3 Mudras to Set Your Intention and Clarify Your Direction

Hasta Mudras are hand gestures or seals of energy that can help us to focus our attention and draw forth an inner attitude. According to Georg Feuerstein, the word Mudra comes from the root word Mud, meaning ‘Delight’.
 
Here are 3 mudras you can try, one after the other, as an everyday ritual that helps cement and clarify your direction and remind you of what really matters to you. Try it, and maybe a ripple of delight will even emerge.

1. Offering

Pushpaputa Mudra – A Handful of Flowers

Credit: Brooke Colman

Credit: Brooke Colman

How to do it:

  • Place your palms face up in front of your body, around navel height.
  • Bring the outer little finger edges to touch and allow the other fingers to softly curl.
  • Close your eyes and imagine some beautiful blooms resting in the Mudra.
  • Acknowledge that this intention is an offering.

You might also like to contemplate what you wish to offer your intention to. An example would be…’For the highest good of yourself, your community and your environment.’

2. Clarifying Your Intention

Abhaya Hridaya – Courageous Heart

Credit: Brooke Colner

Credit: Brooke Colman

How to do it:

  • With your hands in front of your body, start by crossing the wrists.
  • Once crossed, hook the little fingers together but miss the ring finger.
  • Then continue and hook the middle finger and lastly the the index finger.
  • Now lightly connect the tip of the ring finger and the thumb together.
  • Draw the Mudra close to the heart and wing the elbows outwards.

Close your eyes and dive your awareness into the centre of the heart. Ask your heart, “what deeply matters to me as a human?” Or, “what would I like to welcome right now?”

In yoga, the heart holds great importance and is often considered a source of wisdom and intuition.

3. Visualize

Padme Mudra – Lotus

Credit: Brooke Colman

Credit: Brooke Colman

How to do it:

  • Bring the palms flat together in front of your chest.
  • Then, keeping the wrists close and the thumbs and little fingers connected, splay the other finger tips out and away from each other.
  • Close your eyes and visualize what your intention looks like in its full expression.

See yourself or your friend in this perfect state of full radiant health or peace. Are there colours, textures or scents you can add to make this more vivid? Just like the lotus flower, let your intention unfold and blossom.

These are my recommended mudras to set your intention and help get clarity on your life purpose and the direction you’re taking in the path you’ve chosen. How do you set your intention as you start your day and/or your yoga practice? Feel free to share in the comments below.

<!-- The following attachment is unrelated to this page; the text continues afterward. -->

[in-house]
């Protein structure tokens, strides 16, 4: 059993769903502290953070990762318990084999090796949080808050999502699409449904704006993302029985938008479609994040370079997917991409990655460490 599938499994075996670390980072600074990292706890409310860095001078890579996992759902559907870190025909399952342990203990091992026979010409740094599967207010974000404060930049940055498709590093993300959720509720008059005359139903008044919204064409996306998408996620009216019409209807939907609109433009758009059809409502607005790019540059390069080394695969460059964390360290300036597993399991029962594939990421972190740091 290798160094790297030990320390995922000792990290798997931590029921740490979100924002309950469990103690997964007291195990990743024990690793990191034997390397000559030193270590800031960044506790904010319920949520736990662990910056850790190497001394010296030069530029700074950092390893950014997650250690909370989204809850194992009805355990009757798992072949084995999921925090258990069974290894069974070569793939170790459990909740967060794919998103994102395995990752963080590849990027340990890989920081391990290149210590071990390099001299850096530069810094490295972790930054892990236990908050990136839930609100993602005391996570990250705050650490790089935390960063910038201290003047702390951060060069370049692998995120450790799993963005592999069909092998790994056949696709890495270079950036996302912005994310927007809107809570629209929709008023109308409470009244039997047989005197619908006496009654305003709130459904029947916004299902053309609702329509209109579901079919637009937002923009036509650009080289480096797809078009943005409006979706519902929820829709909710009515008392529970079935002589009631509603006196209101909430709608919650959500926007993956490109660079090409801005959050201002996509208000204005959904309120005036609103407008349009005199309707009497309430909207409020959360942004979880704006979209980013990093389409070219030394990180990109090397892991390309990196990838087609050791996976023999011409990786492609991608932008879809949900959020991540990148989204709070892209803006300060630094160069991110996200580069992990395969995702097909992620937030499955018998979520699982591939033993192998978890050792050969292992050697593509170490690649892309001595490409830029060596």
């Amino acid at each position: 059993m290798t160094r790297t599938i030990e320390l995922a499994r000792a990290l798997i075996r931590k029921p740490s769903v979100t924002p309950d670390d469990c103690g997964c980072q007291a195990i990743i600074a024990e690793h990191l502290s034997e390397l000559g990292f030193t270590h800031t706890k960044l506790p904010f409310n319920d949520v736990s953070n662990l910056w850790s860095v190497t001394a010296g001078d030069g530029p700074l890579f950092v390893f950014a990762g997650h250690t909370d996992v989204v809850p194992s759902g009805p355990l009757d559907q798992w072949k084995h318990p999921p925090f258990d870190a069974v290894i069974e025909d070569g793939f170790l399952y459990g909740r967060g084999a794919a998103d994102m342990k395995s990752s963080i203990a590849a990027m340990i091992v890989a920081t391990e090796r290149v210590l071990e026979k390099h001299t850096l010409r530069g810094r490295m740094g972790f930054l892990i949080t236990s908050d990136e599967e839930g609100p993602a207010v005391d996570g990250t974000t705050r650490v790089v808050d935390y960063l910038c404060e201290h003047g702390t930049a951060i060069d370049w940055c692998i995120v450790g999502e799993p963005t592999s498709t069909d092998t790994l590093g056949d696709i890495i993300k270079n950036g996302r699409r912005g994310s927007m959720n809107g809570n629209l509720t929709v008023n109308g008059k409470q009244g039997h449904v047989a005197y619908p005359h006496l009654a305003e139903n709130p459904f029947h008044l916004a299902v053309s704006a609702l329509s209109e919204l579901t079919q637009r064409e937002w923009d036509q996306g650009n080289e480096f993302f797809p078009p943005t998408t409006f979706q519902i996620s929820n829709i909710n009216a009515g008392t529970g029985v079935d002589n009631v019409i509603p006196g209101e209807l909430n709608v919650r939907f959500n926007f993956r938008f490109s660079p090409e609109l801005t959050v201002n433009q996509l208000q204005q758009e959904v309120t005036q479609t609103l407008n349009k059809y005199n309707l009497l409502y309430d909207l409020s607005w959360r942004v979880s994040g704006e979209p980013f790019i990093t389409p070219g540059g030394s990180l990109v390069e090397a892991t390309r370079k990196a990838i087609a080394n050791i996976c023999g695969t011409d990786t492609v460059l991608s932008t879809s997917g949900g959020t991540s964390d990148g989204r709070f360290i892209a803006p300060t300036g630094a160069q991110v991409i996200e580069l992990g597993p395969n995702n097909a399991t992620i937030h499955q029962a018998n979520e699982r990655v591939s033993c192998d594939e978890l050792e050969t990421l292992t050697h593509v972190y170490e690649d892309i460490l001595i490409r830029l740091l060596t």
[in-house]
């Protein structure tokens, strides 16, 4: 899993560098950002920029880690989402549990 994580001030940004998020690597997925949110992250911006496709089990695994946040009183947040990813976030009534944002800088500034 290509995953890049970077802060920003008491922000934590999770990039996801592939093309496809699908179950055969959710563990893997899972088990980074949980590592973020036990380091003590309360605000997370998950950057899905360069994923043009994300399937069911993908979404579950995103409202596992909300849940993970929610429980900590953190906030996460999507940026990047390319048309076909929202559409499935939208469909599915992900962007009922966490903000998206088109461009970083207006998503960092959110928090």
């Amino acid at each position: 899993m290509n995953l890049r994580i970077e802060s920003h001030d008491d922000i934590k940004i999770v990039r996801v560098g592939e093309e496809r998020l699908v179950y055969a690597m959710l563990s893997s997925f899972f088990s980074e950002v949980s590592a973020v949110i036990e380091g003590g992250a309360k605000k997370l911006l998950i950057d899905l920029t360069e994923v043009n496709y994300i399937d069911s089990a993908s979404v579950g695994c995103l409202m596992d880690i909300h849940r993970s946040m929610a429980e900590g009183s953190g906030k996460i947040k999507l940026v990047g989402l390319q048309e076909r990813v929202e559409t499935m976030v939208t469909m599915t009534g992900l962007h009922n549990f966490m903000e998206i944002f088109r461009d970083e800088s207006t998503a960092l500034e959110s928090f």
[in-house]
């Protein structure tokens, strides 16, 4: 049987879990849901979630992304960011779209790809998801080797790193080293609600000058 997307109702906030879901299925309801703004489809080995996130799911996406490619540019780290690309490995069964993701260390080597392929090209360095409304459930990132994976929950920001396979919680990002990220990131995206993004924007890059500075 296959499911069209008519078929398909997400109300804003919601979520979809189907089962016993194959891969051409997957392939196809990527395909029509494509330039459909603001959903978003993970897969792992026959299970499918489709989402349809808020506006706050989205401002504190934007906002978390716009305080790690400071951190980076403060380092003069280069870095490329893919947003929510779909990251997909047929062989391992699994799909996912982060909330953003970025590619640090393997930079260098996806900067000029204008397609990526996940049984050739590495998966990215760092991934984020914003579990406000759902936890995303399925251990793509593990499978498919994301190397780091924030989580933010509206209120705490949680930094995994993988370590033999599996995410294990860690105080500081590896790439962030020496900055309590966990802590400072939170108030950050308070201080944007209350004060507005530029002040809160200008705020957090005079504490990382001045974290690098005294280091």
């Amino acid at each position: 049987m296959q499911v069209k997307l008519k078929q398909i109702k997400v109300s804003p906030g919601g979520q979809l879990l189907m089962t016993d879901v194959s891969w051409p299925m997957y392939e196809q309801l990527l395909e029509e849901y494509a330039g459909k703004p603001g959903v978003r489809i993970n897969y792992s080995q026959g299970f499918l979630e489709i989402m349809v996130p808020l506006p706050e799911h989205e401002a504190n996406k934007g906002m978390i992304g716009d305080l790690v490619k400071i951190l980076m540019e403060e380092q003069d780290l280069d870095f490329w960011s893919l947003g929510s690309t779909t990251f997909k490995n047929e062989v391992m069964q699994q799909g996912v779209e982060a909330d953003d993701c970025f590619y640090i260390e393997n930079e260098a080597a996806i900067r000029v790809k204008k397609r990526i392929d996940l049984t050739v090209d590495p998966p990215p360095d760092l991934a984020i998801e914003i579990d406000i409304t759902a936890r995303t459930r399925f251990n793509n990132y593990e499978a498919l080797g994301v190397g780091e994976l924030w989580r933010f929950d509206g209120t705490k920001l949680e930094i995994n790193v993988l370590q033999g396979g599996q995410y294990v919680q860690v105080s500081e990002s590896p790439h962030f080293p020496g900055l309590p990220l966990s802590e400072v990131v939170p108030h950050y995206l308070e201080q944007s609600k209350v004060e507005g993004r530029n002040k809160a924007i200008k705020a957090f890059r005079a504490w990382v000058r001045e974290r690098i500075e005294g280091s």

Image credit: Brooke Colman

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The Curvy Yogi’s Guide to Using Yoga Props

The formal definition of the word prop, when used as a noun is: “A person or thing that is a major source of support or assistance.” When used as a verb, to prop is defined as: “Positioning something underneath (someone or something) for support.”
 
Me? I like to define props as: “tools for accessibility and inclusion.”
 
When used in the context of everyday life, the word ‘prop’ has a positive or neutral definition. But in the context of a yoga class, the word prop is often used to denounce or criticize. Oftentimes, reaching for a block in a public yoga class is viewed as an admission of being “lesser than.”
 
If you’re using a prop, it’s assumed that you’re not a good enough yoga practitioner on your own, or that your asana isn’t advanced enough to keep up with the rest of the students.

The Attitude Towards Props in the Yoga World

In my 20+ years of teaching yoga, and over 40 years of practising myself, I’ve watched numerous teachers and students avoid using props because they feel that they’re somehow less of a practitioner for requiring support, resistance or assistance in their asana practice. I’ve even had famous yoga teachers try to remove a prop from my practice, insinuating that I was better off without the tool.

It’s ironic to think that props have adopted such a negative connotation in public yoga classes, when one of the main aims of practicing yoga is to develop the ability to compassionately and skillfully listen to one’s own body.

Mr. B.K.S. Iyengar was the first yoga teacher to introduce props to our modern day practice. Iyengar understood the importance of adapting the yoga practice to different body proportions, and therefore, he integrated the use of props as a source of support, stability, and resistance.

How Yoga Props Can Help Your Practice

Props, or yoga tools, can be a great equaliser for differing body proportions, sizes and abilities within our public yoga classes. As a yogini in an abundant body, props allow me to access poses that smaller bodies can sometimes do with ease. The size of my belly, butt, and breasts – or the three B’s as I like to affectionately call them – often add additional challenges to my asana practice that make certain poses more difficult to experience.